Monday, November 28, 2011

Tarts for Thiebaud, 10x8"

Tarts for Thiebaud, Ann Feldman

I can never just walk by a painting by Wayne Thiebaud.  I find myself stopping and staring at his paintings of pastries, all lined up like a row of soldiers, and I ask myself, what is it about this painting that I find so intriguing?  The pastries are displayed like icons, and they are imposing without being threatening.  They are tilted toward us invitingly.  The shapes and shadows are painted simply, but with extremely complex color shifts.  Thiebaud is pop art, contemporary art, impressionism, and realism all rolled into one.  He can't be defined, and perhaps that's why I find him so mesmerizing.

To bid on this painting, please click on Ann Feldman Tarts for Thiebaud.

Wayne Thiebaud, Four Cupcakes, 1971

Thursday, November 24, 2011

Das Kaffeehaus, 6x6"

This is a little cafe street scene in Germany, painted mostly with a palette knife to keep the figures very loose and open to the viewer's interpretation.  I haven't been to Germany, but I can imagine that this place creates quite a clatter!

To purchase this painting, please send me an email.

Monday, November 21, 2011

Toastie, 6x6" (Sold)

This week's challenge for Daily Paintworks is to paint your toaster.  Easier said than done.  Every time I'd get my setup together, someone would sneak up to my studio and steal it to toast something downstairs!  I hadn't realized 'til now that this appliance was so vital to our daily living around here.  I'll never take you for granted again, Toastie!

To bid on this painting, please click on Ann Feldman Toastie.

Friday, November 18, 2011

Richard the Second

Richard came in to sit for us again last week, and I developed his portrait a bit further.  I'm glad that I took the time to put more thought and detail into his face.  In the first sitting, I covered large areas of his face with broad brushstrokes of color.  The second week, I went into these areas and broke them up with shorter strokes of new color.  I think it gave him more dimension and a more lifelike appearance.

Thursday, November 17, 2011

The Good Dog, 8x8" (Sold)

I saw this modern-day cowboy out fixing fences in Colorado a while back.  What really impressed me (besides his fancy red horse with wheels) was his really good dog perched on the back of his bumpy vehicle.  He was more than ready to jump down and give some cows a little instruction!

To bid on this painting, click on Ann Feldman The Good Dog.

Sunday, November 13, 2011

Wednesday, November 9, 2011

Self Portrait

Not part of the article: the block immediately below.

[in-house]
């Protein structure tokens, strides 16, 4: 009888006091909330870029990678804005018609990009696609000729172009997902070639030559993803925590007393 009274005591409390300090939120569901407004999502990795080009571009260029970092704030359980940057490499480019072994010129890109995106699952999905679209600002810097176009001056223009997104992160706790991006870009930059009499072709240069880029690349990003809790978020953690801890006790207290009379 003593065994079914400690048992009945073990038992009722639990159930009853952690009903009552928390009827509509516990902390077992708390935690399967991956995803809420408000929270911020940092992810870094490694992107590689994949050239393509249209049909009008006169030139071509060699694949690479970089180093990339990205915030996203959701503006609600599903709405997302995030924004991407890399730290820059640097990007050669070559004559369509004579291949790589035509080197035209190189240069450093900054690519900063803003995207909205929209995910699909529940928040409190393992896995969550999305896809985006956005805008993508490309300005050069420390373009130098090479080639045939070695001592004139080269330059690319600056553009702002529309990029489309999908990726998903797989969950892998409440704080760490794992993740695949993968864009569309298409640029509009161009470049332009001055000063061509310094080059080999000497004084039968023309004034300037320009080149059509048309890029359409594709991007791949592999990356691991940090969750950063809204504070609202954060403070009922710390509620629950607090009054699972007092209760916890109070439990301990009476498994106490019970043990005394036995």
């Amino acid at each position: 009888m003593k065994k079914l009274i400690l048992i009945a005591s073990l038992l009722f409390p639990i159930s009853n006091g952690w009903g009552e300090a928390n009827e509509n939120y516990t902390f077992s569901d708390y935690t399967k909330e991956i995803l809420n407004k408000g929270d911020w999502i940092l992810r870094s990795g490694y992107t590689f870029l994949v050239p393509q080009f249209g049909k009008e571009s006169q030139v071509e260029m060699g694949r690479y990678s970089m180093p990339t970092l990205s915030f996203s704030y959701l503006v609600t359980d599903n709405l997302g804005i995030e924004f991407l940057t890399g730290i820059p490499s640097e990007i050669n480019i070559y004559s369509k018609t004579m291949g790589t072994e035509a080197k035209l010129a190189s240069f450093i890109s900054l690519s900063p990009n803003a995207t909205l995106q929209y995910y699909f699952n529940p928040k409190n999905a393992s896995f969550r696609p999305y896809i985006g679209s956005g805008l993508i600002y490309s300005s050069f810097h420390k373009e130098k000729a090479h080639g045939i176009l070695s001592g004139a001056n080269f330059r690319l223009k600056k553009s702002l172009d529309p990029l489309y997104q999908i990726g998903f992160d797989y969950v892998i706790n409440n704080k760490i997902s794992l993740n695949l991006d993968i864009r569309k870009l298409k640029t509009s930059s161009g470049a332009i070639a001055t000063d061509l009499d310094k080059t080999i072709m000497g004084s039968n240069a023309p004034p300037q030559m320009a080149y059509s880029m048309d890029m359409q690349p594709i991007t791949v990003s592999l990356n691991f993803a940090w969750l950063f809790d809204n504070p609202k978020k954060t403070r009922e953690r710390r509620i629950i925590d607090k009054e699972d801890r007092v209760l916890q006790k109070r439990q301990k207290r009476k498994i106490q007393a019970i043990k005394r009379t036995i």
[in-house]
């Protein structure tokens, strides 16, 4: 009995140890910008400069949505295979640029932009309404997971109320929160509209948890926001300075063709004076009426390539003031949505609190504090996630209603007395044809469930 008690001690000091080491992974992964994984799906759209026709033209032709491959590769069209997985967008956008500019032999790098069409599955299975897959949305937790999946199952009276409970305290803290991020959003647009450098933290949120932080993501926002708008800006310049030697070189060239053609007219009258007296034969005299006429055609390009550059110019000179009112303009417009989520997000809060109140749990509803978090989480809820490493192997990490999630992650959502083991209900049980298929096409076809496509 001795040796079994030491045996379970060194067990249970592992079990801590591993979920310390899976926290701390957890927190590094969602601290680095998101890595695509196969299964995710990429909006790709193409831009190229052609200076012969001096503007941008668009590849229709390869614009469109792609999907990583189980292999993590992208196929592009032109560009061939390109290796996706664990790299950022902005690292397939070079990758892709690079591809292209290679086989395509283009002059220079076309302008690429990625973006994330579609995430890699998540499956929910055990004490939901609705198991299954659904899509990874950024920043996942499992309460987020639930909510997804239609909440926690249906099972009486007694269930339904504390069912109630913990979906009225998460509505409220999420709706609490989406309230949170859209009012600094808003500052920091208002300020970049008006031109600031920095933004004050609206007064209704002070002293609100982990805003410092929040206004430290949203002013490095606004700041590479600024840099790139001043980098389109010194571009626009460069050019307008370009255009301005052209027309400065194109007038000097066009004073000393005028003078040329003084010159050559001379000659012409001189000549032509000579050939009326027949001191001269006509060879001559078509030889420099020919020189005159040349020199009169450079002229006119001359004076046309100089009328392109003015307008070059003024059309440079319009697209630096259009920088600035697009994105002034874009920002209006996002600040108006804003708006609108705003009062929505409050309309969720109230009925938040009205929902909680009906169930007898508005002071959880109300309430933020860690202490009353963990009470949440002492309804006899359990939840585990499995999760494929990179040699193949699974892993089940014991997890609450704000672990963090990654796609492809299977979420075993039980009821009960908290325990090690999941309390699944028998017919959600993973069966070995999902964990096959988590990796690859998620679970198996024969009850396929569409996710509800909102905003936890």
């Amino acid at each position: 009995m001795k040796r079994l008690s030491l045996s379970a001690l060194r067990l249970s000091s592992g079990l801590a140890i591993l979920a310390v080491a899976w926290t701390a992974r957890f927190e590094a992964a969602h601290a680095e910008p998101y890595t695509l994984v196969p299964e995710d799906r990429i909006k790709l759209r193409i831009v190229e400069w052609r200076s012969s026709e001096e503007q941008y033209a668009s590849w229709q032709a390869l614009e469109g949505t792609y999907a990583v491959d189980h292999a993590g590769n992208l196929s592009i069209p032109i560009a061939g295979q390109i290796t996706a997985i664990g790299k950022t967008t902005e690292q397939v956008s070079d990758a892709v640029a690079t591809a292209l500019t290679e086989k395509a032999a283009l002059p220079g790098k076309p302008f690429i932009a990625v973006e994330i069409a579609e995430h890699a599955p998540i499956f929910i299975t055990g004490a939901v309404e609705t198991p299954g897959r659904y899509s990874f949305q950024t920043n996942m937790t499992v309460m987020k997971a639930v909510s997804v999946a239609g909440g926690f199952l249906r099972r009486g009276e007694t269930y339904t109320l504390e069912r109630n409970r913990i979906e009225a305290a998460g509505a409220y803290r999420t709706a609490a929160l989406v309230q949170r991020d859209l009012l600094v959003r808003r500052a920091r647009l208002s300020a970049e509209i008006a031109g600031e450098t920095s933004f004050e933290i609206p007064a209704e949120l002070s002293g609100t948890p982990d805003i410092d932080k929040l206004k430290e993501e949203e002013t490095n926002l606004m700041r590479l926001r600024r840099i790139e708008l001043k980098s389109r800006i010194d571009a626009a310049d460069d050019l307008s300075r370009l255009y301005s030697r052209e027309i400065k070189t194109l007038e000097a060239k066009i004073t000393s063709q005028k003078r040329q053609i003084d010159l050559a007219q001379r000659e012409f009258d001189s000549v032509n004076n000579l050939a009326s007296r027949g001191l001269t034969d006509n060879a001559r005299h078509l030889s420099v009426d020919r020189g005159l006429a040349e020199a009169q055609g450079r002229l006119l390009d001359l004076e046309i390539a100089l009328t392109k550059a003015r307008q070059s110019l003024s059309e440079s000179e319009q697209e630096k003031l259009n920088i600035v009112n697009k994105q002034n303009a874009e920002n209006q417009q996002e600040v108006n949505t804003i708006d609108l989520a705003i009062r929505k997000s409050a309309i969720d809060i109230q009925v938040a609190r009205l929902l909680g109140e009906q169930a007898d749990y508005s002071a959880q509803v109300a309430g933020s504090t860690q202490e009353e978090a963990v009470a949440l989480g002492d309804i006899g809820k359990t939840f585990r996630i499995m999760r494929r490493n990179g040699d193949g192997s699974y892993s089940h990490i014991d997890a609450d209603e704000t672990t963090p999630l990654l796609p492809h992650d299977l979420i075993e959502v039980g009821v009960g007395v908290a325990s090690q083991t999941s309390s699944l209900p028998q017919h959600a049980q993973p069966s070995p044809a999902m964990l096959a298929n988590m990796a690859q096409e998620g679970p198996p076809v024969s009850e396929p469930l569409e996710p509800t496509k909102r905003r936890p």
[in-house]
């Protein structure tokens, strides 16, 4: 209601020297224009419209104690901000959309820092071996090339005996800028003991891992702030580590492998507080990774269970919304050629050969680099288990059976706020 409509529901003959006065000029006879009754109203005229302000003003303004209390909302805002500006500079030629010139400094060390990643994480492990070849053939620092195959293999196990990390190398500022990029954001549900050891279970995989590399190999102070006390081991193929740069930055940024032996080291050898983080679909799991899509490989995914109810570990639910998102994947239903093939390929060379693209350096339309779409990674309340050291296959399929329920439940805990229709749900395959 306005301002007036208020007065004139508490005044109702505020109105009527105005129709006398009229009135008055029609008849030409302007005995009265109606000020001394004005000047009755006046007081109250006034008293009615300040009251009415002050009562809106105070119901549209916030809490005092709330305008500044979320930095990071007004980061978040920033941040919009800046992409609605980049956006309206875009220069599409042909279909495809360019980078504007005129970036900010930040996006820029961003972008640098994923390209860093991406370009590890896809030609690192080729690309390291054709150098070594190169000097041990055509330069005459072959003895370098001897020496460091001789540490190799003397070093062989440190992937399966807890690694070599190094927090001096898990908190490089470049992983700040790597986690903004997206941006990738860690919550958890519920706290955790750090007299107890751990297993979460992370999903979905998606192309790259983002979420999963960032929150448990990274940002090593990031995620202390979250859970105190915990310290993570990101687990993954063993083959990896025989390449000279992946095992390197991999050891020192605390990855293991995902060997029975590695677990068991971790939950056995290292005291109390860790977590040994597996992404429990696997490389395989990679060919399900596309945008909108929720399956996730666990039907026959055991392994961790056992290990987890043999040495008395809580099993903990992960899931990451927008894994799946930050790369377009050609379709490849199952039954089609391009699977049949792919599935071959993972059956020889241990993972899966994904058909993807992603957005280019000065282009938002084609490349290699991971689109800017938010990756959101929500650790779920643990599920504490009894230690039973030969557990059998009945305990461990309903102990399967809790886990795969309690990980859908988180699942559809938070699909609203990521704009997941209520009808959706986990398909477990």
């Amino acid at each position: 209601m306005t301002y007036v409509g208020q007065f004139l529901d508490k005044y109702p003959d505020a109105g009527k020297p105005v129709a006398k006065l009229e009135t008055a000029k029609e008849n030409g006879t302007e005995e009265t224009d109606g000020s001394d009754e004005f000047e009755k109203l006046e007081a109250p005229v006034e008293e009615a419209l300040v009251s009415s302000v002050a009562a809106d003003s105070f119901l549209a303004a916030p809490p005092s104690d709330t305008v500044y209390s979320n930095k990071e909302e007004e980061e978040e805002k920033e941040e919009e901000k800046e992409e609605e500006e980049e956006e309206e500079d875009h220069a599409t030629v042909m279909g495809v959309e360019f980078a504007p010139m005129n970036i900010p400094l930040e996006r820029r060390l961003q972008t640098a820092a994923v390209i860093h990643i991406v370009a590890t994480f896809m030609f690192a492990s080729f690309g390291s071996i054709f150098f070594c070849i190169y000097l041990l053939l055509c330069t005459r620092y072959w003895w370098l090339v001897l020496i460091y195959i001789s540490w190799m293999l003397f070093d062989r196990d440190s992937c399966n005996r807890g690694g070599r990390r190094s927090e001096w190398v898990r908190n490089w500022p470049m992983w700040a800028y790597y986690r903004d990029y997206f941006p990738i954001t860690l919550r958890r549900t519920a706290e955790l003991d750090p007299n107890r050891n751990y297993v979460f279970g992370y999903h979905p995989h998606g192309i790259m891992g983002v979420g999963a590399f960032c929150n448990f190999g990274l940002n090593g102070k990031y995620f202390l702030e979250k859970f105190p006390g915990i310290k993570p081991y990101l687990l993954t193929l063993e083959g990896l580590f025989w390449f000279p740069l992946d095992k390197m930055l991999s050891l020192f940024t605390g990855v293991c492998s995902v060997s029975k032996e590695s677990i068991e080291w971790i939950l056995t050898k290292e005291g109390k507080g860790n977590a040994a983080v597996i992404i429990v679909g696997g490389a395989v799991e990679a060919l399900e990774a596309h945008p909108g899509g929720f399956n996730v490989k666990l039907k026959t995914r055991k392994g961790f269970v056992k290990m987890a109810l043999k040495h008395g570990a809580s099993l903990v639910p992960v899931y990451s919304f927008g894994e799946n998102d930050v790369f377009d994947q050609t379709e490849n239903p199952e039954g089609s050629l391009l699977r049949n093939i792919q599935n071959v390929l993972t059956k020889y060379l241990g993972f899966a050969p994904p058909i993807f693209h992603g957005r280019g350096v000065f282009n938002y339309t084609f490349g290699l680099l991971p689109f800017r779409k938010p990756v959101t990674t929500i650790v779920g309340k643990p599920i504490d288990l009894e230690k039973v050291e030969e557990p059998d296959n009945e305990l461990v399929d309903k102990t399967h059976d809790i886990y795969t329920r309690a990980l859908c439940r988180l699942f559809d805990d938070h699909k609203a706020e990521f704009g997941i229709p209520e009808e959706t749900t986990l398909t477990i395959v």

Hello Friends: Yes, I know that this portrait doesn't look a whole lot like me-- I'm serious and I've got my mouth closed (!), but as you can see, it's what I would call "experimental".  I can do this with a self portrait, because I know that the client won't mind. I used a loaded palette knife to apply the paint, so the likeness got away from me a bit. But I'm happy with the push that I gave myself in a new direction, so I won't sweat the details.

And Now For A Teachable Moment:  Several of my portrait students have asked that I jot down some of my teachable thoughts on my blog, and I have a couple of them today. In class, I stress the importance of finding the light and shadowed areas on the head, face, and neck and sticking to those areas throughout the painting process. In this portrait, after I found the light and shadow areas, I was free to apply any color I wanted, as long as I stayed true to my original "map". Notice the huge green area on the shoulder. Since it's in the right value, it reads right. This allows me to push my colors into completely new and unexpected areas. Having a plan is actually very freeing!

And now a thought on using the palette knife. Applying paint with a palette knife is a lot like riding a wild horse with really loose reins-- you're not really in control and unexpected things happen at every turn! I maintain just a bit of control by having very large mixtures of paint on my palette in light, middle, and dark values, and I "average" the color in each puddle to what I see in the large areas of my portrait. As long as my values are kept separate, I can add colors and apply them liberally without as much fear as I normally would have. Let's look at that shoulder area again. I started with a very light mixture of paint for the skin in the light, then added light green and light blue to my mixture with the knife. These colors didn't blend entirely on the palette, so tiny streaks show up in the painting. I love this effect. Every time I reloaded my knife, I picked up a bit more color from somewhere on my palette and put it into my mix. This keeps the area alive and gives a feeling of movement.

So stick to your plan, and push your color! You might find new experimental horizons of your own!

Sunday, November 6, 2011

Nesting Time Again, 8x10" (Sold)

If this painting looks familiar, I painted one very similar a few months ago, and was asked to paint it again!  I rearranged the order and tilted them the opposite way, but I still found it pretty difficult to paint another painting so closely related to one I had done before.  This one took about twice the time the first one did, and I think it's because I lost the freedom I had with the first one-- I had to match all the decisions I had made before, and it was a completely different process.  I enjoyed it nonetheless, because I'm intrigued with shiny objects and bright colors (I guess it's the magpie in me).